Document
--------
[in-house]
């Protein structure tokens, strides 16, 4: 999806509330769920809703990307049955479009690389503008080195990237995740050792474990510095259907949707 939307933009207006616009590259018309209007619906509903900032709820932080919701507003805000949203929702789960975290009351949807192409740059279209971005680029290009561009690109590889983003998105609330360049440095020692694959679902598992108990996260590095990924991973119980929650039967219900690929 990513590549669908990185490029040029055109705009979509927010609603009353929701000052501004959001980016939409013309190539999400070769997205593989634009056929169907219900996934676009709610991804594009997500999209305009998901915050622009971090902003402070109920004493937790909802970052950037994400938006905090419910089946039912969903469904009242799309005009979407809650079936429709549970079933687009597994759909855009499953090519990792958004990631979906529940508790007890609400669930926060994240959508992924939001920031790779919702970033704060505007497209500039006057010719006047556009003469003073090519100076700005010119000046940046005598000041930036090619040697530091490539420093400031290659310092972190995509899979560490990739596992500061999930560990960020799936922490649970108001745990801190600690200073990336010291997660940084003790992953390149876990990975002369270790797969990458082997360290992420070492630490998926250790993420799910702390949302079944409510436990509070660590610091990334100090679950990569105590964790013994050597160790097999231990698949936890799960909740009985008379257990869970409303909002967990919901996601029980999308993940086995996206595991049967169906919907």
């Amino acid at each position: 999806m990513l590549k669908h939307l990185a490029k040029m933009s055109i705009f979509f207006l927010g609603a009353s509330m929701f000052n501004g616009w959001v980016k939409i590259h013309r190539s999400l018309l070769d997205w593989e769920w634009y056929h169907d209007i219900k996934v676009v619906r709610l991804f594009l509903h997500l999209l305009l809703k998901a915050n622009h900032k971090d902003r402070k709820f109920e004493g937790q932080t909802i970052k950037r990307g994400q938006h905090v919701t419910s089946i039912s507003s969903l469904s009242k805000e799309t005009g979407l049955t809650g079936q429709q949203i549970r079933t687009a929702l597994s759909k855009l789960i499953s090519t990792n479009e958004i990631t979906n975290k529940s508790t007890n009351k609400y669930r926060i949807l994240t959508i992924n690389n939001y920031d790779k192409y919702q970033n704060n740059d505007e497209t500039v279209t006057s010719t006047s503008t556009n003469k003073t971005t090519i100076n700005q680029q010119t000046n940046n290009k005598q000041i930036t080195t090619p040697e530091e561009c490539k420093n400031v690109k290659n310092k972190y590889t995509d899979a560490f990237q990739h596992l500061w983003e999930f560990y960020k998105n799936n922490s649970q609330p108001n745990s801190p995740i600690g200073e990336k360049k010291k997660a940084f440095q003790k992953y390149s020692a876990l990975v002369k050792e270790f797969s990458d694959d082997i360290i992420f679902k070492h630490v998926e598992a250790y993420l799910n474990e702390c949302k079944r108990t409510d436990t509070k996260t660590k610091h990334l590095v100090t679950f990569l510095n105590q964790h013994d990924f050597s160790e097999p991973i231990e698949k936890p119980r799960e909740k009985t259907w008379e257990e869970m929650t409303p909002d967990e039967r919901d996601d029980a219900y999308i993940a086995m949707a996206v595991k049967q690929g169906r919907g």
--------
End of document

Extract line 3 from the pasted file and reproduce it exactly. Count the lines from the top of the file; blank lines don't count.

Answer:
């Amino acid at each position: 999806m990513l590549k669908h939307l990185a490029k040029m933009s055109i705009f979509f207006l927010g609603a009353s509330m929701f000052n501004g616009w959001v980016k939409i590259h013309r190539s999400l018309l070769d997205w593989e769920w634009y056929h169907d209007i219900k996934v676009v619906r709610l991804f594009l509903h997500l999209l305009l809703k998901a915050n622009h900032k971090d902003r402070k709820f109920e004493g937790q932080t909802i970052k950037r990307g994400q938006h905090v919701t419910s089946i039912s507003s969903l469904s009242k805000e799309t005009g979407l049955t809650g079936q429709q949203i549970r079933t687009a929702l597994s759909k855009l789960i499953s090519t990792n479009e958004i990631t979906n975290k529940s508790t007890n009351k609400y669930r926060i949807l994240t959508i992924n690389n939001y920031d790779k192409y919702q970033n704060n740059d505007e497209t500039v279209t006057s010719t006047s503008t556009n003469k003073t971005t090519i100076n700005q680029q010119t000046n940046n290009k005598q000041i930036t080195t090619p040697e530091e561009c490539k420093n400031v690109k290659n310092k972190y590889t995509d899979a560490f990237q990739h596992l500061w983003e999930f560990y960020k998105n799936n922490s649970q609330p108001n745990s801190p995740i600690g200073e990336k360049k010291k997660a940084f440095q003790k992953y390149s020692a876990l990975v002369k050792e270790f797969s990458d694959d082997i360290i992420f679902k070492h630490v998926e598992a250790y993420l799910n474990e702390c949302k079944r108990t409510d436990t509070k996260t660590k610091h990334l590095v100090t679950f990569l510095n105590q964790h013994d990924f050597s160790e097999p991973i231990e698949k936890p119980r799960e909740k009985t259907w008379e257990e869970m929650t409303p909002d967990e039967r919901d996601d029980a219900y999308i993940a086995m949707a996206v595991k049967q690929g169906r919907g």